Around five years after Australia legalised same-sex marriages in 2017, nearly 24,000 gay marriages were counted in the 2021 Census, the Australian Bureau of Statistics has reported

The first round of 2021 Census data released on Tuesday had sparse details about LGBTQI Australians. The former Scott Morrison government had ignored calls by LGBTQI organisations to collect data about sex, gender, sexual orientation and variations of sex characteristics in the 2021 Census. 

Advertisement
Advocacy groups have now called on the newly elected Anthony Albanese government to follow the lead of New Zealand, Canada and UK and count LGBTQI people in the 2026 census. 

Census Leaves Out LGBTQI Australians

Sydney Gay and Lesbian Mardi Gras 2022. Image: Supplied

“The release of census data gives us fascinating insights into the diversity of the Australian community – what we believe, what language we speak at home, rates of chronic disease, and other key demographic data that will inform crucial decisions about what services are provided to communities, and where,” Anna Brown, CEO of Equality Australia, said in a statement.

“But once again, lesbian, gay, bi+, transgender, intersex and queer people are not properly represented in the census data, because the ABS and the minister responsible at the time failed to ensure much-needed questions about sexual orientation, gender identity or variations in sex characteristics were asked or asked properly.”

Advertisement
“Until we’re counted, we’ll remain invisible. That’s why – with the first release of 2021 census data – our communities are coming together again to say that it’s time for the Census to stop leaving LGBTIQ+ people out, and count us in,” said Brown. 

Australian Families Are Changing

Sydney Gay and Lesbian Mardi Gras 2022. Image: Supplied

According to Australian Statistician Dr David Gruen, the 2021 Census data “provides a fascinating glimpse into the structure and changing profile of Australian families.” The 2021 census counted over 5.5 million couple families. Around 46.5 per cent of Australians over the age of 15 or around 9,665,708 were in a registered marriage. 

“Following the 2017 amendments to the Marriage Act 1961, which enabled marriage equality, nearly 25,000 same sex marriages (23,914) were counted in the 2021 Census,” the ABS stated. In 2020, around 3.7 per cent of all marriages registered in Australia, were gay marriages.

Advertisement
The details released on Tuesday did not have information about same-sex couples who are not married to each other or LGBTQI people who were not in a same-sex relationship.

The ABS reported around 10,2015 same sex couples, many of whom were in a de facto relationship, in 1996 – the first time the agency collected data on gay couples. The 2001 Census recorded 19, 594 same sex couples in Australia, which grew to 33,700 in the 2011 Census and 46,800 same-sex couples in the 2016 census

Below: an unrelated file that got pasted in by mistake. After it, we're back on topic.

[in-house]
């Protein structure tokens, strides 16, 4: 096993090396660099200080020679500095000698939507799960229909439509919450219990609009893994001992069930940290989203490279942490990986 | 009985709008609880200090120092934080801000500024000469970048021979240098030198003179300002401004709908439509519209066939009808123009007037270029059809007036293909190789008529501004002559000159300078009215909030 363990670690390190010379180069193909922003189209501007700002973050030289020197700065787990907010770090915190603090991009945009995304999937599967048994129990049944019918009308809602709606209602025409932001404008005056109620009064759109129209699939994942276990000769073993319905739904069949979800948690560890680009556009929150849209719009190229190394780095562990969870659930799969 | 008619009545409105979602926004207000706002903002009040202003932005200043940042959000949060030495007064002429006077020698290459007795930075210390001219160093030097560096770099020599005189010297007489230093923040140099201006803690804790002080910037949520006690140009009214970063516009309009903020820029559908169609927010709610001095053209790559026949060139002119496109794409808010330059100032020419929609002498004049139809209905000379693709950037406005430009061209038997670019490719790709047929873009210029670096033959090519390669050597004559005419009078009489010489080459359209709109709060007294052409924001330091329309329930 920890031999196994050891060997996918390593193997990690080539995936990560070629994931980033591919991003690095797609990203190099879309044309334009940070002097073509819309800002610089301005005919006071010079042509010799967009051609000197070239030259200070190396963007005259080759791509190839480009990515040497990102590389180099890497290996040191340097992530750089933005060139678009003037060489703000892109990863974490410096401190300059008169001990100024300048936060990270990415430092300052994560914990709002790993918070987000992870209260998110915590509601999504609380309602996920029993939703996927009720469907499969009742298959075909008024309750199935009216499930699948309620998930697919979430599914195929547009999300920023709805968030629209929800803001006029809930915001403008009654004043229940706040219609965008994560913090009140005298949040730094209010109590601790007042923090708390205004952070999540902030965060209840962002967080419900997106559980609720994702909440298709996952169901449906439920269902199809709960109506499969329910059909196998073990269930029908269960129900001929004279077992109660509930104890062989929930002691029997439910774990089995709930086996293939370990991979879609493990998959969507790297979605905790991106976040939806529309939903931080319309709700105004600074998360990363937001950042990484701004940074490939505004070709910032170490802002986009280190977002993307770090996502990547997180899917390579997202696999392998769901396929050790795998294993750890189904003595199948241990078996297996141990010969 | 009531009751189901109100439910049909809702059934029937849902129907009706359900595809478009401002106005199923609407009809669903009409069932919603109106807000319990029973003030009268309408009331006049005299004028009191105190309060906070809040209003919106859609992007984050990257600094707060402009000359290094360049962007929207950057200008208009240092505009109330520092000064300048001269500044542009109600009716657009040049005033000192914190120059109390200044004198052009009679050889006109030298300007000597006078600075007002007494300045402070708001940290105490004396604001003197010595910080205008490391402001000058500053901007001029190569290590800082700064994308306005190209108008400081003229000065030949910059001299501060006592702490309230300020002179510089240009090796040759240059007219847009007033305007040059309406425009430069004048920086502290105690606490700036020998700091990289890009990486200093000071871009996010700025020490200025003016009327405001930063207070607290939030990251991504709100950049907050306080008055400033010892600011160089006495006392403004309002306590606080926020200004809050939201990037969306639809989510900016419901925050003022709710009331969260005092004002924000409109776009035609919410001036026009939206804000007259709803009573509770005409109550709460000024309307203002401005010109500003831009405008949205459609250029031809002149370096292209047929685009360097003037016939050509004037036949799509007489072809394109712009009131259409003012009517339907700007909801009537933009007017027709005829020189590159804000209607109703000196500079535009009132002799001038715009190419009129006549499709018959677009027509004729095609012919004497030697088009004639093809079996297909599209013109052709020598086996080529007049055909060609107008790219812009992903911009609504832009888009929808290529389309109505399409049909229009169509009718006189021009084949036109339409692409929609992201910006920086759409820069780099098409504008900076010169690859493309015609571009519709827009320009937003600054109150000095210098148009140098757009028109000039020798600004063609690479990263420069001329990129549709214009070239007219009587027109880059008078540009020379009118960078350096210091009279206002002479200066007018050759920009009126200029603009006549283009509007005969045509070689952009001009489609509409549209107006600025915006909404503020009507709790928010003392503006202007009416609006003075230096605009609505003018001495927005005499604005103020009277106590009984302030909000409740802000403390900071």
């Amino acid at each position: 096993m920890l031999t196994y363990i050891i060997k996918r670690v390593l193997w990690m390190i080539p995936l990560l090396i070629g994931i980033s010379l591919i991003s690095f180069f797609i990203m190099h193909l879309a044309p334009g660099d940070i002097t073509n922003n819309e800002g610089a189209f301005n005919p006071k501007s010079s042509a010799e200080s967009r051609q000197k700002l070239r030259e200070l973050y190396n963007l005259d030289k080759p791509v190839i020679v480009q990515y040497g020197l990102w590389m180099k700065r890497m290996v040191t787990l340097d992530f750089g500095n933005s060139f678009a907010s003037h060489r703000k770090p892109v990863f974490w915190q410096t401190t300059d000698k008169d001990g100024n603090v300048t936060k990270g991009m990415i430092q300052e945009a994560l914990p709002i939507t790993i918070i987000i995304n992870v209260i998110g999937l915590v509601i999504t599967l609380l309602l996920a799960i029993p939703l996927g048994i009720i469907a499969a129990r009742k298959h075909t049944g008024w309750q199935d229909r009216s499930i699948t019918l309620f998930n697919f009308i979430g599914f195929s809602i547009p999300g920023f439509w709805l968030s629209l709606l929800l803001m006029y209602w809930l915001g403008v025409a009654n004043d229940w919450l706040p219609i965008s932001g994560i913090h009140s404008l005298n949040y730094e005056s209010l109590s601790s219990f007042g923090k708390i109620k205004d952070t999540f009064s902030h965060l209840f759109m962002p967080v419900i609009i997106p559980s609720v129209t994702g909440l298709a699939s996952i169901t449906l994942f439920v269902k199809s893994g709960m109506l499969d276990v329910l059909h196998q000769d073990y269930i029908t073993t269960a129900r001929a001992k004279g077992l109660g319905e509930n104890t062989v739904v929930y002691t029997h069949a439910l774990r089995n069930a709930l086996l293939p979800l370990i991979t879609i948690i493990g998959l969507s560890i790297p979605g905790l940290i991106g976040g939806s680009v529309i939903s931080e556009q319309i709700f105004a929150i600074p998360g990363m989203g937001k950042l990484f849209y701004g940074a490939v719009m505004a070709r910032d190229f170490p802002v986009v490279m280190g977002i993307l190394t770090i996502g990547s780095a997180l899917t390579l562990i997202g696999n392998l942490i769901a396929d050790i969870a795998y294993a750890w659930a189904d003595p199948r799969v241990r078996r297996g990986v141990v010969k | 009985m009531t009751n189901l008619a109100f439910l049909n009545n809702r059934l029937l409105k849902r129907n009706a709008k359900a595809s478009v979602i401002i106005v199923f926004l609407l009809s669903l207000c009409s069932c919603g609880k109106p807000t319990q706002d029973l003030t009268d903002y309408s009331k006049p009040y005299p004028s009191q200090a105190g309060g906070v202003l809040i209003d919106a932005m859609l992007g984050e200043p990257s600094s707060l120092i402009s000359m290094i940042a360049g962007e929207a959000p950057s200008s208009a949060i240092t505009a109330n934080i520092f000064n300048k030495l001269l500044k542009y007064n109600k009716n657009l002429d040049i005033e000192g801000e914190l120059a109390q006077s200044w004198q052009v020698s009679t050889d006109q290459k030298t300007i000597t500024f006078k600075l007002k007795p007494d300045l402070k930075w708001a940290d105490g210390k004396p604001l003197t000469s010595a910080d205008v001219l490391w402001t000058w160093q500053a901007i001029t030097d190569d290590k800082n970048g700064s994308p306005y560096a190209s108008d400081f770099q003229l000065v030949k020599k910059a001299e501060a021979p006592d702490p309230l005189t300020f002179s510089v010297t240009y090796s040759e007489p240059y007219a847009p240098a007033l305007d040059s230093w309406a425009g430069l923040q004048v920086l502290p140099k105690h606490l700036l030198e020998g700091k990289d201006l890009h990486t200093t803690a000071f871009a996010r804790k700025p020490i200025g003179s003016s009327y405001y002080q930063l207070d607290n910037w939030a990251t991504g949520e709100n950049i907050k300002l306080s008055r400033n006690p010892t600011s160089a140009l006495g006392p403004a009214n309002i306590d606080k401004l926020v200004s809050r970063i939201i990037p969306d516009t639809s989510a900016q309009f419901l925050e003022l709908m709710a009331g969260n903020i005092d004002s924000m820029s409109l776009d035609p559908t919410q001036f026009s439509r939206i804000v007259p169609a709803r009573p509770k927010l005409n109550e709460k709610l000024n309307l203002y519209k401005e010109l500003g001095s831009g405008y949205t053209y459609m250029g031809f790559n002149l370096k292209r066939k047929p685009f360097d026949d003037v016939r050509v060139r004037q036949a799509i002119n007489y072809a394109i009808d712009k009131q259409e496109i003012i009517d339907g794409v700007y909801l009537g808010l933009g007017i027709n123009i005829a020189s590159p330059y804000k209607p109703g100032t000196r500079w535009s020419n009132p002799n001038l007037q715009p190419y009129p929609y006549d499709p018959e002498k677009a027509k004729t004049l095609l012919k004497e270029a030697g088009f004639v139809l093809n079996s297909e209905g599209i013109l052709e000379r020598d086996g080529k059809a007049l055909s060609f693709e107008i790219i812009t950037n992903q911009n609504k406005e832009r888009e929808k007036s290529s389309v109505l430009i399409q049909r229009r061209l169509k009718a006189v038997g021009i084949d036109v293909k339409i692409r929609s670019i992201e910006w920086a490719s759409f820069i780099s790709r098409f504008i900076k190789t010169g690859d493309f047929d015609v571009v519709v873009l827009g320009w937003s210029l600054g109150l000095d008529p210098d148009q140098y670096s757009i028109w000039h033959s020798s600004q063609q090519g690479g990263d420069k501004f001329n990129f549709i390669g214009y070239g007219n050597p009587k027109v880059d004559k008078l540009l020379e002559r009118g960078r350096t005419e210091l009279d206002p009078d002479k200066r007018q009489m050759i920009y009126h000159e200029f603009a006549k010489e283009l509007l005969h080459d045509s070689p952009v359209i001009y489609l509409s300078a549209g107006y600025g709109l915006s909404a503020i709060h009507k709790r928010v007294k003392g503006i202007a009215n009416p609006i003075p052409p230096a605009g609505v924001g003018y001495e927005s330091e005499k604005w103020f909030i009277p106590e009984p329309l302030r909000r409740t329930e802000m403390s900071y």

Census Failed To Count Trans, Intersex and Gender Diverse Population

Sydney Gay and Lesbian Mardi Gras 2022. Image: Supplied

The 2021 Census for the first time had the option of choosing non-binary as a sex marker for people who did not identify as male or female. However, according to community organsiations “the language was confusing, conflated the trans and intersex population, and failed to count most trans people who identify as simply male or female.”

“The Census seriously let down transgender, gender diverse and intersex people. It failed to ask questions that captured our true diversity, rendering most transgender and intersex people invisible or unable to accurately answer questions in the Census which made assumptions about gender,” said Brown.

“LGBTIQ+ Australia was left with a sour taste in its mouth after being deliberately left us out of the 2021 Census. In 2026, we shouldn’t have to get married to be counted properly, or be asked ill-fitting questions about who we are or our families,” added Brown. 

Around 8 Million Australians Have A Long-Term Health Condition

The ABS data released on Tuesday for the first time recorded that around 8 million people in Australia had a long-term health condition, including over 2.2 million who reported that they were diagnosed with a long-term mental health condition. 

According to Nicky Bath, CEO of LGBTIQ+ Health Australia, if LGBTQI variables had been included in the data, “we would have access to much needed data to assist with planning and where to focus investment in mental health services and in building the capacity of the mental health sector to work with LGBTIQ+ people.”

“We cannot change the past, we can change the future and today I call on the Federal Government to ensure that in 2027 when the data is released from the 2026 Censusthat the Australian Bureau of Statistics, Statistics Standard for Sex, Gender, Variation of Sex Characteristics and Sexual Orientation Variables, 2020 (2020 Standard) is included,” said Bath.

 




© Star Observer 2022 | For the latest in lesbian, gay, bisexual, transgender, queer and intersex (LGBTIQ) news in Australia, be sure to visit starobserver.com.au daily. You can also read our latest magazines or Join us on our Facebook page and Twitter feed.